Tax-Exempt Lobbying: Corporate Philanthropy as a Tool for Political Influence
- (pp. 2065-2102)
AbstractWe explore the role of charitable giving as a means of political influence. For philanthropic foundations associated with large US corporations, we present three different identification strategies that consistently point to the use of corporate social responsibility in ways that parallel the strategic use of political action committee (PAC) spending. Our estimates imply that 6.3 percent of corporate charitable giving may be politically motivated, an amount 2.5 times larger than annual PAC contributions and 35 percent of federal lobbying. Absent of disclosure requirements, charitable giving may be a form of corporate political influence undetected by voters and subsidized by taxpayers.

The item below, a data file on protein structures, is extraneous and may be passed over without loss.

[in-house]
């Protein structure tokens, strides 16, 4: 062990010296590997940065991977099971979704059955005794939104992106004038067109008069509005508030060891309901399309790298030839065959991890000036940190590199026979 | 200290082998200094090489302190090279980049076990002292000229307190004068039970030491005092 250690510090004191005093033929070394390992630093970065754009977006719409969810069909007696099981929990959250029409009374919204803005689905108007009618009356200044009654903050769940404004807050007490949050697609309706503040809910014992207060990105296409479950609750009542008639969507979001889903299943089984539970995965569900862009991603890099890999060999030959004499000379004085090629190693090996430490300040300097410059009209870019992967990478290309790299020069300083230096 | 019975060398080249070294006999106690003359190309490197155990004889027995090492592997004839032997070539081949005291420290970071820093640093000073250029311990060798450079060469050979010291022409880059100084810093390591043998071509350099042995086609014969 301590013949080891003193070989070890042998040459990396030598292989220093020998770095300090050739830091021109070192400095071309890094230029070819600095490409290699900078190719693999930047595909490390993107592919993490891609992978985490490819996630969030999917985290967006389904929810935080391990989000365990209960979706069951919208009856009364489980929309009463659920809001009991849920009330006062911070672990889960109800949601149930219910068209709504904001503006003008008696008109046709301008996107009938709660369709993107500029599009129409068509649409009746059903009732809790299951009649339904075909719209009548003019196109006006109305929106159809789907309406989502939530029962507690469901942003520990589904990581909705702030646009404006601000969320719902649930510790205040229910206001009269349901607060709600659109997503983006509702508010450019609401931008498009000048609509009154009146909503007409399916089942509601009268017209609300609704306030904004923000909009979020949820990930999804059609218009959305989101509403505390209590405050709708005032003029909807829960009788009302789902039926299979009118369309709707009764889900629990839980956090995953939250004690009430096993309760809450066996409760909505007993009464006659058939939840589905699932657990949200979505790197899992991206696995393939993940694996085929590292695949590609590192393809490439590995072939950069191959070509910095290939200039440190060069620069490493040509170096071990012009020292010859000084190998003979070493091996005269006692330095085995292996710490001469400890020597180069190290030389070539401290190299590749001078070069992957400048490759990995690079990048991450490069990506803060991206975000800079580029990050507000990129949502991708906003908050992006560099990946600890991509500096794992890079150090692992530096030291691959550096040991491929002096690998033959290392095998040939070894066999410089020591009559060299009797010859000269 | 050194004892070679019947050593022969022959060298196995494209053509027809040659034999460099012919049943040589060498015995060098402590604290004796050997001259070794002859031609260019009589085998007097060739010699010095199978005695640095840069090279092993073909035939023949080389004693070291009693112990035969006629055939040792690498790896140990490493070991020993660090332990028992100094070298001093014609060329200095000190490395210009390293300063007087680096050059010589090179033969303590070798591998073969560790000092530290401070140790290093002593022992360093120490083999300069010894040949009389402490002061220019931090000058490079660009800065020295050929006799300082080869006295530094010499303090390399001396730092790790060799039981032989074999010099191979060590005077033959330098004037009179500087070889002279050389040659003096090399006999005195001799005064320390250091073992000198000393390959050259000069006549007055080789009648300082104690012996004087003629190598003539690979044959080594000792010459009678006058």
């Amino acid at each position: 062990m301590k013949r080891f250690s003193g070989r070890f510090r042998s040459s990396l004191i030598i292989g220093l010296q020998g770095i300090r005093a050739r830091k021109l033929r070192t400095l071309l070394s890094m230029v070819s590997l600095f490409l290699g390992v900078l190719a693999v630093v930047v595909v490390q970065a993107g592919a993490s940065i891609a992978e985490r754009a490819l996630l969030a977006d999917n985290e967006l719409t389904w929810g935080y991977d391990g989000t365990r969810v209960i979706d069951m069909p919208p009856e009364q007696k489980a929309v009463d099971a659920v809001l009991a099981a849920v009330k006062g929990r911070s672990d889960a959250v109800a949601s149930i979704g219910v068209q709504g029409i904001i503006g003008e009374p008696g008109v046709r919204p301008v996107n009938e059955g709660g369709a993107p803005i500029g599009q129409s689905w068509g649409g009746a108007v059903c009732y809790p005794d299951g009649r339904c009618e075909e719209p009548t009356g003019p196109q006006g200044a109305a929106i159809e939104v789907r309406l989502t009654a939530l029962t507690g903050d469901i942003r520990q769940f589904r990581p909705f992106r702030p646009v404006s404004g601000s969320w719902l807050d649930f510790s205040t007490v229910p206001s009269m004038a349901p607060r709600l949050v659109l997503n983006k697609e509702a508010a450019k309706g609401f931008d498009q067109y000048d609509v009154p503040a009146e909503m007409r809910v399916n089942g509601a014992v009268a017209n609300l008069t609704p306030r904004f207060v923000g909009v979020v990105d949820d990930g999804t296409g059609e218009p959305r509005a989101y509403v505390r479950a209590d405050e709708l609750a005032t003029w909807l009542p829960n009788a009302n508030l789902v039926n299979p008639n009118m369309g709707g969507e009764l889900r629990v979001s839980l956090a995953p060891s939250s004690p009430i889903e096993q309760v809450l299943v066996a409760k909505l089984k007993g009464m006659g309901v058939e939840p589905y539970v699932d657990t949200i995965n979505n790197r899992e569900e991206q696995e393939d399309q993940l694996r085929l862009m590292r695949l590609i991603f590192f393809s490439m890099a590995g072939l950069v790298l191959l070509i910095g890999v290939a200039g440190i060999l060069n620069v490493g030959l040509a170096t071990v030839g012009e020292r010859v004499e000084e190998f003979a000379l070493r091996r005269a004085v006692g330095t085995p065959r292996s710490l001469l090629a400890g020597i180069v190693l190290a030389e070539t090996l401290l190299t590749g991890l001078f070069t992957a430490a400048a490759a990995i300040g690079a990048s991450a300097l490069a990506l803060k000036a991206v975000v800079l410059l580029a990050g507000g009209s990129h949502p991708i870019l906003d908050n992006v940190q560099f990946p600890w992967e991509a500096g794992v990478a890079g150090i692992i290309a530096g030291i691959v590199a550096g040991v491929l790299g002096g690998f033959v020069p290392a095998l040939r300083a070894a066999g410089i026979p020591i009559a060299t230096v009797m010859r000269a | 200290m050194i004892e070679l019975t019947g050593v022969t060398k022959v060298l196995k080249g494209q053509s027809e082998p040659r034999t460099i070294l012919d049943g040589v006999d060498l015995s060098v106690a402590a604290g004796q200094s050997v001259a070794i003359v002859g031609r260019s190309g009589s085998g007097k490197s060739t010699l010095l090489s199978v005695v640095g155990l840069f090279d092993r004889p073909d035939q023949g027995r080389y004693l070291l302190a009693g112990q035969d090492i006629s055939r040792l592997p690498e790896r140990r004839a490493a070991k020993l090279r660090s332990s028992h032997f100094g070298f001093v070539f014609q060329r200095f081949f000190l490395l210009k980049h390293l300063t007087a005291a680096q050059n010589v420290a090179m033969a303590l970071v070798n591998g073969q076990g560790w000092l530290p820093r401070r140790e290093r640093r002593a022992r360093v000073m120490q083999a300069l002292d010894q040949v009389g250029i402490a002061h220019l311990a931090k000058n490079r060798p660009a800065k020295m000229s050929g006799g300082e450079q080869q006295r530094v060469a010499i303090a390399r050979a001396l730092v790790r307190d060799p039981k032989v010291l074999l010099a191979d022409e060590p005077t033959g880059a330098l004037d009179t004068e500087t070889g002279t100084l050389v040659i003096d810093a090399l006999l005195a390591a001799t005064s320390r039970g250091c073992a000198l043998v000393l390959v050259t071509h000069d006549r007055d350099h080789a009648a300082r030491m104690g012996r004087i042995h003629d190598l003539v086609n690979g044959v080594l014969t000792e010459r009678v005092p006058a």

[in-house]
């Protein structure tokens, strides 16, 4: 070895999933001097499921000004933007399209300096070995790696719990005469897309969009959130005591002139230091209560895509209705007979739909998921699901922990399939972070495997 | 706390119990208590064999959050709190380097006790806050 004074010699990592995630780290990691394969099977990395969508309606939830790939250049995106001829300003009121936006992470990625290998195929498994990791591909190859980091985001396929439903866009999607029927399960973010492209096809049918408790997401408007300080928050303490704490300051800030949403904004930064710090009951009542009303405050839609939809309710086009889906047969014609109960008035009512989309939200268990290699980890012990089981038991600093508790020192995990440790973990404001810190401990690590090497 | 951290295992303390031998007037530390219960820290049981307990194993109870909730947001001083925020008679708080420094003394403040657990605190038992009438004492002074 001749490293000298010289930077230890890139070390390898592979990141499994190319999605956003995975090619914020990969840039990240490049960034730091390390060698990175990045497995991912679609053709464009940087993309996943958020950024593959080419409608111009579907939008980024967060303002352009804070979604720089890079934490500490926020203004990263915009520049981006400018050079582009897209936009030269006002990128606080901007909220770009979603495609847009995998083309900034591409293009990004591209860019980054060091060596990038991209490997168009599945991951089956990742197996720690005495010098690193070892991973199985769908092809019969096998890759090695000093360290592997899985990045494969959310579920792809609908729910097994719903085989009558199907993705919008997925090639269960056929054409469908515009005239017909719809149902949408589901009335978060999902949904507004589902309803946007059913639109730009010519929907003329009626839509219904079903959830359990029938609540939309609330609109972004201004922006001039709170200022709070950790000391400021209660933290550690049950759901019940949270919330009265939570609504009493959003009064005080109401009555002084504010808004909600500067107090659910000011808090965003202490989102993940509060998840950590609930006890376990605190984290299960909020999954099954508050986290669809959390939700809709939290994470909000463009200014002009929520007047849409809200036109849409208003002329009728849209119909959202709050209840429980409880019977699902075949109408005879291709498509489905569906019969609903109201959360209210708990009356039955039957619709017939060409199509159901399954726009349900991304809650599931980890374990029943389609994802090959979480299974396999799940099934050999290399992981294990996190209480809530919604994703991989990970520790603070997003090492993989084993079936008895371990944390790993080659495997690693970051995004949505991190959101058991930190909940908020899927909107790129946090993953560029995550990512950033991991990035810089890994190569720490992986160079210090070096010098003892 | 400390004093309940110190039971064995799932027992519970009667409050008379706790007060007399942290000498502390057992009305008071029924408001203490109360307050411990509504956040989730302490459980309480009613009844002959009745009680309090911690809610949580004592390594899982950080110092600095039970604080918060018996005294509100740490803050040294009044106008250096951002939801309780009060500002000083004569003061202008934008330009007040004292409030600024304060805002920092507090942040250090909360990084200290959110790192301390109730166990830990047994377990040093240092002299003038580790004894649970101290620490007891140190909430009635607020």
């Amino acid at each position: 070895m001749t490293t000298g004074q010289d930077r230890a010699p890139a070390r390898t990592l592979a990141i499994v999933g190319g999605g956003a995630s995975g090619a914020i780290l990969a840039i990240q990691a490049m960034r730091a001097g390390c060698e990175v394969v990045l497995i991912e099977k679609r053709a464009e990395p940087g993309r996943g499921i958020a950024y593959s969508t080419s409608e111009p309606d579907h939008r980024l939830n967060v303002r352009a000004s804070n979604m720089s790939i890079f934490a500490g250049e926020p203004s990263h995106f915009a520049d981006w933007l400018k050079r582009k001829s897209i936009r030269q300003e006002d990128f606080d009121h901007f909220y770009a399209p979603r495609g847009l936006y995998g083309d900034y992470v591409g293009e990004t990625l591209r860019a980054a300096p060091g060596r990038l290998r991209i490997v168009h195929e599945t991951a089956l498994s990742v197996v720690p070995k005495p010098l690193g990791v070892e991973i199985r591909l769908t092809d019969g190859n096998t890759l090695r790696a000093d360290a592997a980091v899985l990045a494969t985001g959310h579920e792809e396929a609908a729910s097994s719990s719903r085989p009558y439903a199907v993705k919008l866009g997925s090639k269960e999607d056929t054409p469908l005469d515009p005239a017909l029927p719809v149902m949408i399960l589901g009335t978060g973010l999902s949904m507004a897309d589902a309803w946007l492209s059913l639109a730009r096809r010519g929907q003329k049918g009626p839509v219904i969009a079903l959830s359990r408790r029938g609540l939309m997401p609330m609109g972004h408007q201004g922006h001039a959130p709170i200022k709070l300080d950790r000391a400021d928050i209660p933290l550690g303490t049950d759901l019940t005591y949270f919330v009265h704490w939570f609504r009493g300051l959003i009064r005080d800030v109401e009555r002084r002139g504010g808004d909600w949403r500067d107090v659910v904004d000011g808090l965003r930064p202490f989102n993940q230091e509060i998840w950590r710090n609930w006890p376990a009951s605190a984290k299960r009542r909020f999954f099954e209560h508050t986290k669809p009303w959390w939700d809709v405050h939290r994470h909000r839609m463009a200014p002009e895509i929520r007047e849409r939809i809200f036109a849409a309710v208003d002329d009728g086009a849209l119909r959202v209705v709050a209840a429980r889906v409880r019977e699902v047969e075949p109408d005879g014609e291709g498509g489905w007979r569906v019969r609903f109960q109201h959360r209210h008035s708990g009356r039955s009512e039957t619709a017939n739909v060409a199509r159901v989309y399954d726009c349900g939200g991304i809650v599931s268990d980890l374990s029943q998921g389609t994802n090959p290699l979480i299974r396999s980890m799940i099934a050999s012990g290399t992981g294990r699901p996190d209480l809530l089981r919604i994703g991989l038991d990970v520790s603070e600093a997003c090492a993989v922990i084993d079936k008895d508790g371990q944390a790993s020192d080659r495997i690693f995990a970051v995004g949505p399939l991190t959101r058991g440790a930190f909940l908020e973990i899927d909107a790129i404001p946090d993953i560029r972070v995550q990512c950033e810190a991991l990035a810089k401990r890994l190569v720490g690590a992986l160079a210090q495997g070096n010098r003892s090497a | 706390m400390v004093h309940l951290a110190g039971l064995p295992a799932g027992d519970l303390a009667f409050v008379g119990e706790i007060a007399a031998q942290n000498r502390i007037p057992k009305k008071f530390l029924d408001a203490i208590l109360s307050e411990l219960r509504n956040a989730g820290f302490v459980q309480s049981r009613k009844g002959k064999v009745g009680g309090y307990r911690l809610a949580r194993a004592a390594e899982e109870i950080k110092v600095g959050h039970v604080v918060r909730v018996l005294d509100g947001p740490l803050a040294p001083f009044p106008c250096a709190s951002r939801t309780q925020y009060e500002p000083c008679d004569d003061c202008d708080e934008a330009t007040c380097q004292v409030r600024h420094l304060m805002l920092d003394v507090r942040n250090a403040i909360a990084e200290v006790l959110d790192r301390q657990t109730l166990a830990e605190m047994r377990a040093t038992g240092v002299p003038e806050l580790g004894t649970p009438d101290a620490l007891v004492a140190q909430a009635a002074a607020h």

CitationBertrand, Marianne, Matilde Bombardini, Raymond Fisman, and Francesco Trebbi. 2020. "Tax-Exempt Lobbying: Corporate Philanthropy as a Tool for Political Influence." American Economic Review, 110 (7): 2065-2102. DOI: 10.1257/aer.20180615
- D22 Firm Behavior: Empirical Analysis
- D64 Altruism; Philanthropy; Intergenerational Transfers
- D72 Political Processes: Rent-seeking, Lobbying, Elections, Legislatures, and Voting Behavior
- L31 Nonprofit Institutions; NGOs; Social Entrepreneurship